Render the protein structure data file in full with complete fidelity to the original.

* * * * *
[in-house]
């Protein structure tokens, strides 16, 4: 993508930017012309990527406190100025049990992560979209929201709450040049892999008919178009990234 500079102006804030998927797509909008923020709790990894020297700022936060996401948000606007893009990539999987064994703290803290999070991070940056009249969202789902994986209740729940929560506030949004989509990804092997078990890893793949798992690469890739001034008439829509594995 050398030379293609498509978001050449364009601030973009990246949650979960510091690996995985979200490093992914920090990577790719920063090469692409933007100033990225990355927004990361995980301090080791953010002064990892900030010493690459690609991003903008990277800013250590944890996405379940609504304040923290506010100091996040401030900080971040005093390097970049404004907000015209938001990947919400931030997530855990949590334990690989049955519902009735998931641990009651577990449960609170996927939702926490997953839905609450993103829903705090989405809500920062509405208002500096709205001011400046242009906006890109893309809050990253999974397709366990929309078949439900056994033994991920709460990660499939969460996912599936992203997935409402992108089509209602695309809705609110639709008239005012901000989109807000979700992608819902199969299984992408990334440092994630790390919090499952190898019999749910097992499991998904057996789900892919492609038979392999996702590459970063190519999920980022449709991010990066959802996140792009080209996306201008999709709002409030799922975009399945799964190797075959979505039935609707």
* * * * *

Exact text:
[in-house]
């Protein structure tokens, strides 16, 4: 993508930017012309990527406190100025049990992560979209929201709450040049892999008919178009990234 500079102006804030998927797509909008923020709790990894020297700022936060996401948000606007893009990539999987064994703290803290999070991070940056009249969202789902994986209740729940929560506030949004989509990804092997078990890893793949798992690469890739001034008439829509594995 050398030379293609498509978001050449364009601030973009990246949650979960510091690996995985979200490093992914920090990577790719920063090469692409933007100033990225990355927004990361995980301090080791953010002064990892900030010493690459690609991003903008990277800013250590944890996405379940609504304040923290506010100091996040401030900080971040005093390097970049404004907000015209938001990947919400931030997530855990949590334990690989049955519902009735998931641990009651577990449960609170996927939702926490997953839905609450993103829903705090989405809500920062509405208002500096709205001011400046242009906006890109893309809050990253999974397709366990929309078949439900056994033994991920709460990660499939969460996912599936992203997935409402992108089509209602695309809705609110639709008239005012901000989109807000979700992608819902199969299984992408990334440092994630790390919090499952190898019999749910097992499991998904057996789900892919492609038979392999996702590459970063190519999920980022449709991010990066959802996140792009080209996306201008999709709002409030799922975009399945799964190797075959979505039935609707």